Britain probes first suspected measles death since 2008 (Update)

April 19, 2013

Public health officials said Friday they were investigating the first suspected death from measles in Britain in five years, after an outbreak blamed on a campaign against vaccinations.

More than 800 people have contracted the highly contagious disease in Wales in the past six months, centred around the southern city of Swansea.

Marion Lyons, director of health protection for Wales, said it had now been confirmed that a 25-year-old man from Swansea who died on Thursday had measles.

Health authorities were working to determine whether the measles was the cause of death, she added.

"Whatever the cause of death in this case, we should not be surprised if, as the outbreak grows, we start to see deaths in Wales," Lyons said.

If confirmed, it would be the first death from measles in Britain since 2008.

The cause of death will not be known until the results of the man's post-mortem examination are released.

Since November, 808 cases of measles have been confirmed in Wales, compared to just 116 in the whole of 2012.

The age group most affected is children aged 10 to 14.

The outbreak has been linked to the low uptake of the combined Measles Mumps and Rubella (MMR) vaccination, which is widely used across the world as the most effective prevention against measles.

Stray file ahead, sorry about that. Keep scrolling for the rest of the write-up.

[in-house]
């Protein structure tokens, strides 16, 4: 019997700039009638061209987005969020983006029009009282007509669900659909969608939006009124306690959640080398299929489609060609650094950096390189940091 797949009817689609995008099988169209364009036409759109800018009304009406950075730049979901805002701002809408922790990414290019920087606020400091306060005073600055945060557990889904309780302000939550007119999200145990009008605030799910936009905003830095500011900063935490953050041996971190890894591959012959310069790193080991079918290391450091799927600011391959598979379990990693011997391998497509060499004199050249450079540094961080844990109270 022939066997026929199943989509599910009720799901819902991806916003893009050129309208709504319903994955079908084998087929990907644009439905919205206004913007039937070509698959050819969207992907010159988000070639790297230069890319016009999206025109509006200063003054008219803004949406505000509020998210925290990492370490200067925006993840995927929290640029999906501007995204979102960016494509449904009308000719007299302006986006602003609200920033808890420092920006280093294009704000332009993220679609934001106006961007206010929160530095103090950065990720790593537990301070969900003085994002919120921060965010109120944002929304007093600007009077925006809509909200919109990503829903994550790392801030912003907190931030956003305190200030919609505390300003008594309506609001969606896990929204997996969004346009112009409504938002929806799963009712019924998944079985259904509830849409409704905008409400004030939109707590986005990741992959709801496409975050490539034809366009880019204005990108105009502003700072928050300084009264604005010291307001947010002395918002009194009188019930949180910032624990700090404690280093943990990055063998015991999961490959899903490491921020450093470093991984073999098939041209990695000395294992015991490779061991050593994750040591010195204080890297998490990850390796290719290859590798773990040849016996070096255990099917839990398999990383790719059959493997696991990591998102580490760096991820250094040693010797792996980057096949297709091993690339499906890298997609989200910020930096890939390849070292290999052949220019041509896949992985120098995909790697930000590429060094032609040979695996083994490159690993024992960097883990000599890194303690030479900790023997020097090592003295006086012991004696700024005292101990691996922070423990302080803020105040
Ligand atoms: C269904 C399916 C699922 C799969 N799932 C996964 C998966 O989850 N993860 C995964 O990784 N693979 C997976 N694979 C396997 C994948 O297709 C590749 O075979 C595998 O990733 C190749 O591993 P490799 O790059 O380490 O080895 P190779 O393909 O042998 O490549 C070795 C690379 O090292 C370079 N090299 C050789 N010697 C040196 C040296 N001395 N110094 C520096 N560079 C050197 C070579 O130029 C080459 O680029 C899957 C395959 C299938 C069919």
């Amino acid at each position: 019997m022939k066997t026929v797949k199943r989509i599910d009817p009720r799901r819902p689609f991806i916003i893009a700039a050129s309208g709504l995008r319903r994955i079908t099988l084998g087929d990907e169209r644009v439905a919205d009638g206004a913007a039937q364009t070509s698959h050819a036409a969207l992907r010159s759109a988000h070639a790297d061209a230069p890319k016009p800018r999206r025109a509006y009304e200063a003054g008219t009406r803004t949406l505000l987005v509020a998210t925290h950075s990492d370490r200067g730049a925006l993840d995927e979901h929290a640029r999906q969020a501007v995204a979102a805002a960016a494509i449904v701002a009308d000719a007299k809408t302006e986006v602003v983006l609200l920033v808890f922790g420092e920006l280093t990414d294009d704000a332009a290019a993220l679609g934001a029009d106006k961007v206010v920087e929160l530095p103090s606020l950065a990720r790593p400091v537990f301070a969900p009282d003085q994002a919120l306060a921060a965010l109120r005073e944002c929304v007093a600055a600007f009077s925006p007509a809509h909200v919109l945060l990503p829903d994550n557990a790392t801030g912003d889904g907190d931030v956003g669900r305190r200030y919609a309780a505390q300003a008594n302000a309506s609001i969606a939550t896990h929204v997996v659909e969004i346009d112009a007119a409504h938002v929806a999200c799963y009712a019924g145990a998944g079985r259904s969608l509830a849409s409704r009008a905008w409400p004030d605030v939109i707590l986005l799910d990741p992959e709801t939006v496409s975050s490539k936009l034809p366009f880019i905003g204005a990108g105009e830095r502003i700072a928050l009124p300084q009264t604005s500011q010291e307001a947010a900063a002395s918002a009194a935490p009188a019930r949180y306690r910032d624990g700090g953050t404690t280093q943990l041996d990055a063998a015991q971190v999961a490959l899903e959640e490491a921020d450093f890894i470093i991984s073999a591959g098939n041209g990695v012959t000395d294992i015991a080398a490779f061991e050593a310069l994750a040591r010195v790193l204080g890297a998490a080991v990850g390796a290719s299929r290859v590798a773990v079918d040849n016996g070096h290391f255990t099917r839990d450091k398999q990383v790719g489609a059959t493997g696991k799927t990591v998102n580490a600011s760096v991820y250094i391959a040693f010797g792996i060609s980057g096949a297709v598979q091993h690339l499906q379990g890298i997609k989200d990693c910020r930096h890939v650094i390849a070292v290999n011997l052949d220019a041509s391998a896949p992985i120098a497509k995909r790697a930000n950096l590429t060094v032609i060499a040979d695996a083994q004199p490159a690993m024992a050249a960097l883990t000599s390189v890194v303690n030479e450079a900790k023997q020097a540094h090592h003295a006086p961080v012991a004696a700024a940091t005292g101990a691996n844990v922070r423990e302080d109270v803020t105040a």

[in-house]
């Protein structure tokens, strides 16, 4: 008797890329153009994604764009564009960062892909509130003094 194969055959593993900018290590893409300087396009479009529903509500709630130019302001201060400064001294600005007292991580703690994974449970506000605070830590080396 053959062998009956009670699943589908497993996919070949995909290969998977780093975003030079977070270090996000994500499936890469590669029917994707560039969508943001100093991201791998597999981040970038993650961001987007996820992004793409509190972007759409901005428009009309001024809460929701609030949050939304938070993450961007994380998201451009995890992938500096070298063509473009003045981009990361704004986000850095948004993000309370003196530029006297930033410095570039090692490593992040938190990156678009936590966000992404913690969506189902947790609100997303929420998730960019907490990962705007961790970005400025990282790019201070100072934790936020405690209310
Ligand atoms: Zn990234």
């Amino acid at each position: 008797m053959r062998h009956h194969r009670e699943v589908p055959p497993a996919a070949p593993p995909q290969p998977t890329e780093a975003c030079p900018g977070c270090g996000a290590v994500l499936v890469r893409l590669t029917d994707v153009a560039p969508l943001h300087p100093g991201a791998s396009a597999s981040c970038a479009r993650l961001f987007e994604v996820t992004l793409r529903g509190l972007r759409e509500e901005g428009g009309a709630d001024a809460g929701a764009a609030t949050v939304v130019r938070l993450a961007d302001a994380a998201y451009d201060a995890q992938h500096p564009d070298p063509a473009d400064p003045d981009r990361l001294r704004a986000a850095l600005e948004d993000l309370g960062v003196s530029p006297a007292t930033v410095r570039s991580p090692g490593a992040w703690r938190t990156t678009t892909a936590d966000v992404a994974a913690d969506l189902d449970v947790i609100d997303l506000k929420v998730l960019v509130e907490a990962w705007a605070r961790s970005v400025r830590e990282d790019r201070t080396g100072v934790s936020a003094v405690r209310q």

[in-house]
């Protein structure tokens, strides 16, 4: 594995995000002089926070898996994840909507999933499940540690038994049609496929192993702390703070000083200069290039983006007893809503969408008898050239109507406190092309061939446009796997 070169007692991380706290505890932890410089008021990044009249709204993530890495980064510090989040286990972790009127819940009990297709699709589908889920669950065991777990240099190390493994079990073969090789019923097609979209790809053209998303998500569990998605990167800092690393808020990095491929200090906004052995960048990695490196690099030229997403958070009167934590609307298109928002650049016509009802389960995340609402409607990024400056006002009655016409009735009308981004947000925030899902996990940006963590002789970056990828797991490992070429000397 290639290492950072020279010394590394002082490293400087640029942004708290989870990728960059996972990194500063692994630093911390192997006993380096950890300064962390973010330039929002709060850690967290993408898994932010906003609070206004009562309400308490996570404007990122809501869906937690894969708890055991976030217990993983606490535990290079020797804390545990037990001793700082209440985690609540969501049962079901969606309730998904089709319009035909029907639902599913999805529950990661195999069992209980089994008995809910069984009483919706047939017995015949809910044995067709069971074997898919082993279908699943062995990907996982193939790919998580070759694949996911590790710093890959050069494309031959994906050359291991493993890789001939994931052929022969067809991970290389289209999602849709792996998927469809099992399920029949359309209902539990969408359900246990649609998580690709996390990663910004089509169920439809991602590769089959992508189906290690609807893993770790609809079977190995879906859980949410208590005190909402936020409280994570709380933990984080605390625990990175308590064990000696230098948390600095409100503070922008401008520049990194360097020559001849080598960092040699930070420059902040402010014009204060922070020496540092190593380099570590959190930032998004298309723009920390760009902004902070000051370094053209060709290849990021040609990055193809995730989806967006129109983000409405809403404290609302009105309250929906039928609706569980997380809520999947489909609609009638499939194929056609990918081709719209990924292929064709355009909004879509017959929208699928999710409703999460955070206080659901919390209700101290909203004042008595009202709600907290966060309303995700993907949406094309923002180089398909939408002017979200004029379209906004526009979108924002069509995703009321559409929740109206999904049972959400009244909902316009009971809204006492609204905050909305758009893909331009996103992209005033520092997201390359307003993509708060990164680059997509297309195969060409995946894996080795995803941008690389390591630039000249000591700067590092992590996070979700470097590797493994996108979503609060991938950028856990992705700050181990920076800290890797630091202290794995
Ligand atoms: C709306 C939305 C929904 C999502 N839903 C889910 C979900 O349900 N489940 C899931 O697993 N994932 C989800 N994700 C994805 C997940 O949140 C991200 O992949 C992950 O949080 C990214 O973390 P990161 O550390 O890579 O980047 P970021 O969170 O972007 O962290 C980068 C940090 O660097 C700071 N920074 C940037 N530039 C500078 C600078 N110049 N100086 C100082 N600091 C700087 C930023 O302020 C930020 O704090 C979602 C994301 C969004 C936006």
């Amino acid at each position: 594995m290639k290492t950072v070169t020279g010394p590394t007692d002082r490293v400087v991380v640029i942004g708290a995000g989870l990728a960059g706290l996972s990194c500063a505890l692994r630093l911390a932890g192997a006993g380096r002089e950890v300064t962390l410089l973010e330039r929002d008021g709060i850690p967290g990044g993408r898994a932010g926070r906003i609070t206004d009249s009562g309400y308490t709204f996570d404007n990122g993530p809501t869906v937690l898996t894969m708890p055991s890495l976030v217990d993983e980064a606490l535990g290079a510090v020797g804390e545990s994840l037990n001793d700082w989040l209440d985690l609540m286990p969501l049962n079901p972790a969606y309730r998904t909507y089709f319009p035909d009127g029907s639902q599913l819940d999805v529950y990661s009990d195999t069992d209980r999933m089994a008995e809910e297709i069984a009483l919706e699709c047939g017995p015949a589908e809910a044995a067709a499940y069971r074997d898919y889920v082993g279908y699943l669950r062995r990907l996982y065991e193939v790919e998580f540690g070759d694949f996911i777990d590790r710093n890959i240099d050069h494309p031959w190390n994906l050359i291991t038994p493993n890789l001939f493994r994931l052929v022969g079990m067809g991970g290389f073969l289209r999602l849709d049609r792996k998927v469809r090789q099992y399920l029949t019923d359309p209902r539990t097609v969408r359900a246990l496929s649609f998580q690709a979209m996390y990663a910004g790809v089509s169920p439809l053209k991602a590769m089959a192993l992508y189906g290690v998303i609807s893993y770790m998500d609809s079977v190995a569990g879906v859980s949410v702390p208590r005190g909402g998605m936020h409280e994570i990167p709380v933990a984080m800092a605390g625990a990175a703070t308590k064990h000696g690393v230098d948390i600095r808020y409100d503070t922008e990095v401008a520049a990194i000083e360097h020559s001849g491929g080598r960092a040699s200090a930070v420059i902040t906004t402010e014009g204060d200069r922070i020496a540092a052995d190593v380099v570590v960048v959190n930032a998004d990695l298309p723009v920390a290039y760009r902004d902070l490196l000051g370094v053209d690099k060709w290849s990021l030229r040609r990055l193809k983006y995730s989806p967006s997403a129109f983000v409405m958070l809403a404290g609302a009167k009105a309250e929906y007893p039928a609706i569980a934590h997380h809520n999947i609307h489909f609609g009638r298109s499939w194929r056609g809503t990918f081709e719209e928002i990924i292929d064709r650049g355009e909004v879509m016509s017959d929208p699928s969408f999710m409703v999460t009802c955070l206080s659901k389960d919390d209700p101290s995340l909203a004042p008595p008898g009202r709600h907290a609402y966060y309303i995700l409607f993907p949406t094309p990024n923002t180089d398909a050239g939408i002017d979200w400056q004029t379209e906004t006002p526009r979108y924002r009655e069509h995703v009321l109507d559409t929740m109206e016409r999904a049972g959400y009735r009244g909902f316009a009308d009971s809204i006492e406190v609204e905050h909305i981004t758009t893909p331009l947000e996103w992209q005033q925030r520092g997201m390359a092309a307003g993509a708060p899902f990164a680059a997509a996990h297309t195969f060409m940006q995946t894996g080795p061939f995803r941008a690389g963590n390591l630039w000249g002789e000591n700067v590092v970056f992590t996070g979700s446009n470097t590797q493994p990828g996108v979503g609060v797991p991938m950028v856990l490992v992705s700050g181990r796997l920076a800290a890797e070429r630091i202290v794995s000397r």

Immunisations across Britain fell in the late 1990s following the publication of research suggesting the MMR was linked to an increased risk of autism and bowel disorders.

Andrew Wakefield's 1998 study caused public outcry, and although his claims have been comprehensively proven to be wrong, health officials have struggled to restore public confidence in the jab.

The outbreak of measles in Wales sparked queues outside clinics as parents rushed to get their children immunised, while special vaccination sessions are also taking place in schools.

The disease causes a distinctive red-brown rash on the skin, fever, cold-like symptoms and fatigue.

It can cause serious complications in around one in 15 cases, leading to deafness, brain damage and even death.

However, two doses of the MMR vaccine offer almost guaranteed protection against the disease. Vaccination levels in Britain are now at a high of around 88 percent, officials say.

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